Some time ago I designed a simple two output USB switch with integrated watchdog. Recently we have stumbled upon some thermal issues in one of our repeaters – the software consumed 100% CPU all the time making the whole chassis red hot and occasionally dropping data frames. We plan to mount a temperature activated fan inside the case and get also some telemetry. The old design will fulfill those needs.


The PCB was designed with data acquisition in mind right from the start so it required no changes beside changing some components.

Original schematic:

Components omitted: T2, D1, LED3, R9, R10
Components changed:

  • IC1 – ATtiny45 (has more flash and is also cheaper than ATtiny25)
  • T1 – IRLZ44N (low threshold voltage)
  • C9 – 100n
  • R6 – 470
  • R12 – 47k
  • R13 – 33k

The controller now supports the following features:

  • one high-power open-drain output channel
  • one analog voltage input channel (up to about 15VDC)
  • temperature measurement (the sensor is integrated on the MCU die)
  • bang-bang control of the output in heater/cooler modes


From the PC side it enumerates as a HID class device, no drivers are required. A simple command line utility is used to communicate with the device (it compiles easily on Linux, Windows and Mac).
Reading data:

$ ./hidtool read
0x01 0x3f 0x00 0x00 0x01 0x01 0x00 0x00 0x01 0x33 0x01 0x37 0x00 0x00 0x00 0x00

Returned bytes mean:

  1. Temperature reading MSB (ADC code)
  2. Temperature reading LSB (ADC code)
  3. Voltage reading MSB (ADC code)
  4. Voltage reading LSB (ADC code)
  5. Output mode
    • 0x00 – always off
    • 0x01 – bang-bang control (on above high setpoint, off below low setpoint – like fan control)
    • 0x02 – always on
    • 0x03 – bang-bang control (on below low setpoint, off above high setpoint – like heater control)
  6. Output status (0x00 off, 0x01 on)
  7. Unused
  8. Unused
  9. Low temperature setpoint MSB (ADC code)
  10. Low temperature setpoint LSB (ADC code)
  11. High temperature setpoint MSB (ADC code)
  12. High temperature setpoint LSB (ADC code)
  13. Unused
  14. Unused

Configuration of the device looks similar:
$ ./hidtool write 0x57 0x01 0x1 0x33 0x01 0x37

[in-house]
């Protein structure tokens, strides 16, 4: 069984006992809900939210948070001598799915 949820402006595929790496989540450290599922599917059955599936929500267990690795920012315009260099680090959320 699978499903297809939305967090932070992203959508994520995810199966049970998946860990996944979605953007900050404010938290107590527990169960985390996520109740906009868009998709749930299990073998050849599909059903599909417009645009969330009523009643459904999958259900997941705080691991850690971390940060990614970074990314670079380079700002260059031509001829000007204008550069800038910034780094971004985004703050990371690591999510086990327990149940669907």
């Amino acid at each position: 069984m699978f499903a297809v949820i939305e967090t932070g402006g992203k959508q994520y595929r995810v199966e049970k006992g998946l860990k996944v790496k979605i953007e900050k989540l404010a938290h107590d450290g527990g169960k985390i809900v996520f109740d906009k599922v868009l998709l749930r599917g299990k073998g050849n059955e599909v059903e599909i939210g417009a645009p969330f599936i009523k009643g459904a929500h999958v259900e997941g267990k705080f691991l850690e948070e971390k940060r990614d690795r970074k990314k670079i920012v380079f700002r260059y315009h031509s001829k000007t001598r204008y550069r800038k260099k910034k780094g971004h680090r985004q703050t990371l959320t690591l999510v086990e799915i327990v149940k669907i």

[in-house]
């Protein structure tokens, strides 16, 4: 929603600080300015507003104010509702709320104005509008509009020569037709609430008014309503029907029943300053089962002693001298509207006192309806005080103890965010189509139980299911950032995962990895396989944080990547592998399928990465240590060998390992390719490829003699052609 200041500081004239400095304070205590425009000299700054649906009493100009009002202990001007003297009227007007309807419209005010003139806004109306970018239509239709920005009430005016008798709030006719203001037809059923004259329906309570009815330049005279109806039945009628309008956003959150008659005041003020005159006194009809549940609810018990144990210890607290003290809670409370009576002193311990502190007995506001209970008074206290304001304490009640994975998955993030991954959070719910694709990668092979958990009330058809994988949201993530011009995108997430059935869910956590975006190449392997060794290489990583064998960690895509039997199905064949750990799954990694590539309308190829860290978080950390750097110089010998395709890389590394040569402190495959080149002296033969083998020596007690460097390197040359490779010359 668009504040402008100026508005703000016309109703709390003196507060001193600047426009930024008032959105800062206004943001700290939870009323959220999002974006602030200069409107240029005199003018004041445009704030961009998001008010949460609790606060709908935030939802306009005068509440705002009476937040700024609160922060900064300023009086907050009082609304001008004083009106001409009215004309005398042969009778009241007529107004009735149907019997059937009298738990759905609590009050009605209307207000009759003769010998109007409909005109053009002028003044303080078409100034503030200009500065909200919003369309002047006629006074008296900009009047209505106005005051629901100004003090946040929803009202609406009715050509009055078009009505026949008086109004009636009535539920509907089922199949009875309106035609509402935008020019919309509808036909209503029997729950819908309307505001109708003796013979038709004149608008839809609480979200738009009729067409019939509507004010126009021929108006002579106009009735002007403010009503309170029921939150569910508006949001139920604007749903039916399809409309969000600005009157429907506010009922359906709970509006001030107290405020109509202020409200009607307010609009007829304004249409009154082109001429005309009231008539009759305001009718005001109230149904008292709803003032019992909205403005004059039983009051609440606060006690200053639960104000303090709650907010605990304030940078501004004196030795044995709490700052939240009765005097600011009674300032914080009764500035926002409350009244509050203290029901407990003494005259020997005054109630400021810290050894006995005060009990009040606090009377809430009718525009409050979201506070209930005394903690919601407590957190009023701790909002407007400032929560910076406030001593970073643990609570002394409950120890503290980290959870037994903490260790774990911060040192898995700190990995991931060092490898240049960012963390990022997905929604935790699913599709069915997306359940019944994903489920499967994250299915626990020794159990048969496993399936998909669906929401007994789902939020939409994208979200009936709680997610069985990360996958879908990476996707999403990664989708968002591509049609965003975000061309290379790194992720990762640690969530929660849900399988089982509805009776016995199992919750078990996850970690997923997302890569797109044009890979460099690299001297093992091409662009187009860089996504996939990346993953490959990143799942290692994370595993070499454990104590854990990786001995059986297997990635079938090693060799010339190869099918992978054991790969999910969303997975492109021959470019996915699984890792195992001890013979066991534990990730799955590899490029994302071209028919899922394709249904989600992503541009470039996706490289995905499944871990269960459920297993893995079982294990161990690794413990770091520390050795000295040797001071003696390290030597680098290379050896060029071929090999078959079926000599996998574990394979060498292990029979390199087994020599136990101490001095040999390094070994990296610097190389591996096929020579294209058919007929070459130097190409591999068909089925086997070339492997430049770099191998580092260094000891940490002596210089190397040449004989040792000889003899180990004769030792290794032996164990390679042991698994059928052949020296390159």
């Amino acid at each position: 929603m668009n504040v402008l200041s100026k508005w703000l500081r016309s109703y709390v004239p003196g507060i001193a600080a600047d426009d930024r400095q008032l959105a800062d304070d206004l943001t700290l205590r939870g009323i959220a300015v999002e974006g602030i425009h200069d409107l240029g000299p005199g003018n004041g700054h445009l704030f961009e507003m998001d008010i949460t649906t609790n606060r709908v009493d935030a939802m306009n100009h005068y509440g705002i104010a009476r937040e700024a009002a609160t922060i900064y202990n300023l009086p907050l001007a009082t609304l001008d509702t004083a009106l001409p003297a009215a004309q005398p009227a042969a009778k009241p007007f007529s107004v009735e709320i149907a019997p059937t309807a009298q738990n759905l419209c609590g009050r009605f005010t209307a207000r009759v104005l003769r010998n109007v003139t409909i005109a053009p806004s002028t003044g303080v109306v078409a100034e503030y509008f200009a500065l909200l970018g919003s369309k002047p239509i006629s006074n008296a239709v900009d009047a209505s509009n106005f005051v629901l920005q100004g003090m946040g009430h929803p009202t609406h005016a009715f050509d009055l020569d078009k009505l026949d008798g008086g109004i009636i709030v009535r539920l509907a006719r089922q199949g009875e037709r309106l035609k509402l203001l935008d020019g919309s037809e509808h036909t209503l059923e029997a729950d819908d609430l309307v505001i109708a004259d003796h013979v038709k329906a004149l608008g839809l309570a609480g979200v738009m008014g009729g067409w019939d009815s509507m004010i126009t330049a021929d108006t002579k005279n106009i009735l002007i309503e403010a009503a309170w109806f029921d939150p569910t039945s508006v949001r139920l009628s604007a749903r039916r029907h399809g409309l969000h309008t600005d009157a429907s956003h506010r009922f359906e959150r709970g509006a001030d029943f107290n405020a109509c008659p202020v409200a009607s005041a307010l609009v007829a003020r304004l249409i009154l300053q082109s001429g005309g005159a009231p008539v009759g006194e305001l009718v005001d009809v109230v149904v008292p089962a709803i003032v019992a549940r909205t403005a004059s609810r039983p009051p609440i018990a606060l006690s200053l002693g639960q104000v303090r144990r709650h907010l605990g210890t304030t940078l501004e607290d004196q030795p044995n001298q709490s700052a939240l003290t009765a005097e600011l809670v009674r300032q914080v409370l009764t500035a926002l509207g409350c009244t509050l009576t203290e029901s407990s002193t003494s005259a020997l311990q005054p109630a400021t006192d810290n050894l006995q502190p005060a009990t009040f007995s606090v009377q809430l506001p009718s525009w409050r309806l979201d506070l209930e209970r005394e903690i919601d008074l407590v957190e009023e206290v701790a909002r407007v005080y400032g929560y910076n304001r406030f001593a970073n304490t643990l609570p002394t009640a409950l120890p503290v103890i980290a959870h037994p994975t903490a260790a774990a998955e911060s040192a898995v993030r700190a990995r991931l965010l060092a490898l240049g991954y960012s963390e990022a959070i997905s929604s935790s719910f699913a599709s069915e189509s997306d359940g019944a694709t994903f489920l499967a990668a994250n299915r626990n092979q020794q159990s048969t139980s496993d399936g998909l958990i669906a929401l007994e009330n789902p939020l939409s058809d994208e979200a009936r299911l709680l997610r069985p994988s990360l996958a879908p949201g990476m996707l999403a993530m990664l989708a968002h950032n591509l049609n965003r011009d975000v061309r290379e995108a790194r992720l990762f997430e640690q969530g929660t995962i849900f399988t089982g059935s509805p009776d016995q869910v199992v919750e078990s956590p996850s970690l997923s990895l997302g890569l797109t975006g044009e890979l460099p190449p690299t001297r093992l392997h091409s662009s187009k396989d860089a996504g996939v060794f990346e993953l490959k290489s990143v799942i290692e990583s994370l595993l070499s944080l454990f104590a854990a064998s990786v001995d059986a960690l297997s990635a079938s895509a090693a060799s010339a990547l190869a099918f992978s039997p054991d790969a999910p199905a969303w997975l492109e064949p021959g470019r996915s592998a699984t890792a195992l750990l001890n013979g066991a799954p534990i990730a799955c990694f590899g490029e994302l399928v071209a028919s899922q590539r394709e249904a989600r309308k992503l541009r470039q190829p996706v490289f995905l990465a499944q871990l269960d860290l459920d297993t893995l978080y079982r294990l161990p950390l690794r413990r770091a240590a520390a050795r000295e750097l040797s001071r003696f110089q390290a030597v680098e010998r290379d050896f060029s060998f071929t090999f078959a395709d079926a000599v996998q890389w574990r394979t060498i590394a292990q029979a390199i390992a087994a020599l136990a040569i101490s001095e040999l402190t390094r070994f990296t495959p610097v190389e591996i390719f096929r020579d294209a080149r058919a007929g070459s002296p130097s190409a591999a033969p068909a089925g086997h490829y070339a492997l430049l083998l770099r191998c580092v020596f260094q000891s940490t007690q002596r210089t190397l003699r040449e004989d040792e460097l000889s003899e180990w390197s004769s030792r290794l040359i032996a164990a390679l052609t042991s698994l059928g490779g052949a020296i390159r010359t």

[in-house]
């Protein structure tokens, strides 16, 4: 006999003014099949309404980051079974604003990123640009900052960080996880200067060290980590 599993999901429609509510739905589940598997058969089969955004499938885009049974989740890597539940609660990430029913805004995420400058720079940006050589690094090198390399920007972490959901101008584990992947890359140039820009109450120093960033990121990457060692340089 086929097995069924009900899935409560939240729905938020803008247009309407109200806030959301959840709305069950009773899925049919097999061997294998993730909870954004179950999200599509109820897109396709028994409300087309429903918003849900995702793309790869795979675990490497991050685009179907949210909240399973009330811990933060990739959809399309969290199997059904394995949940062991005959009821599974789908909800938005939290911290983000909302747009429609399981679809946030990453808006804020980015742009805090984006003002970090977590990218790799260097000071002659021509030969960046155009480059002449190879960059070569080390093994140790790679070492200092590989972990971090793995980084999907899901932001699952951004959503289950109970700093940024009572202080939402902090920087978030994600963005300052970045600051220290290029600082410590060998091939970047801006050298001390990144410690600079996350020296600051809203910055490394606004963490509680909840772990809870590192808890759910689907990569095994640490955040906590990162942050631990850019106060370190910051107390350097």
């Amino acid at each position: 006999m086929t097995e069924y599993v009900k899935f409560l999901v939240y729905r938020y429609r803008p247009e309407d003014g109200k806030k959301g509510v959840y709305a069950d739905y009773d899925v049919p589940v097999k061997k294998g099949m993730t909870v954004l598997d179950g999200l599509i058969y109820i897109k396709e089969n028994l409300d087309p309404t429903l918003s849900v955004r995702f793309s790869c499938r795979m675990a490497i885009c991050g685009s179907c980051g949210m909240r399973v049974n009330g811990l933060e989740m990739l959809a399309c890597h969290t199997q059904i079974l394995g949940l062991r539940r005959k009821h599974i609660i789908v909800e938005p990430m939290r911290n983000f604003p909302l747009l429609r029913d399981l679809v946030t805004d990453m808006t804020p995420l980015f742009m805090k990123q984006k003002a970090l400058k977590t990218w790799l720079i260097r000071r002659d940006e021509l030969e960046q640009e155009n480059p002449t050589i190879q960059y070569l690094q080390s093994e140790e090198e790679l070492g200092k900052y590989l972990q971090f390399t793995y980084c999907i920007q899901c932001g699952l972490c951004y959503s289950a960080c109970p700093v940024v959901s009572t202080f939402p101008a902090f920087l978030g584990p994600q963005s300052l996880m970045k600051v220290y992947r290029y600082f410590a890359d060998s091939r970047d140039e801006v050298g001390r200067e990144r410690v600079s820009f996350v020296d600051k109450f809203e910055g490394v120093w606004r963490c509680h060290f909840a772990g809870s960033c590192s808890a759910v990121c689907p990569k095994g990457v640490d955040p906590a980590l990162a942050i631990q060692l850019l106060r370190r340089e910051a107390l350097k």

1. 0x57 – magic number (letter 'W’)
  2. Output mode (same as above)
  3. Low temperature setpoint MSB (ADC code)
  4. Low temperature setpoint LSB (ADC code)
  5. High temperature setpoint MSB (ADC code)
  6. High temperature setpoint LSB (ADC code)


So far the MCU’s supplies measured analog values as a raw ADC code. To find a way of converting them to values of known units a calibration step is required. There are two channels that need to be calibrated: voltage input and temperature sensor.

Voltage calibration

Simply connect a good known multimeter as a reference and a variable power supply to the device, then take some measurements and write down the results. That is what I obtained:
Hex values have to be converted to decimal and plotted along with voltage read from the multimeter. All samples should (ideally) follow a straight line. Double click on the plot, choose menu insert -> trend lines and make the box „show equation” checked. I decided to keep the firmware simple so calculations have to be performed on the host side. That equation can be then directly used in software to calculate voltage from the raw ADC code (substitute the code for x).

Temperature calibration

Temperature calibration is a little bit more tricky, firstly a reference thermometer is needed and secondly a way to sweep the temperature along the required measurement range, like a climate controlled chamber. Sort of…
I had a DS18B20 temperature sensor (and USB interface) at hand. I fixed the sensor on the MCU with scotch tape to keep them both close together. To sweep the temperature above room temperature I placed them both near the exhaust of my laptop and to go below I used a freezer spray (like one used to find cold solder joints). A bash script took measurements from both sensors every three seconds. That is what they look like after some spreadsheet trickery:
Great! They are correlated (somehow). Let’s plot them against each other:
The correlation looks quite good, although some points are for sure odd. Also the sub-zero measurements are scattered too much. I deicded to cherrypick only the values above zero (I think that the temperature inside the chassis will never fall below 10 degrees) and following the baseline.
After cherrypicking I obtained the final equation. The trend line favors measurements taken above about 20 degrees because there were simply more of them. It is of little concern because the case temperature will be between about 25-40 degrees (wild guess). The closer the measured temperature will be to the calibration temperature, the more precise the results.

Chartplotting and telemetry software is still to be written.


Firmware, software, schematic, calibration spreadsheet, scripts – release 1.0

BTC 15RXzysGYaV6sZnnztBFB9zupjNGDZysPj
LTC Ld1zhCLjvHmvmMFp9NKcTJU7AjAtSBmgaU

Artur SP2AGX

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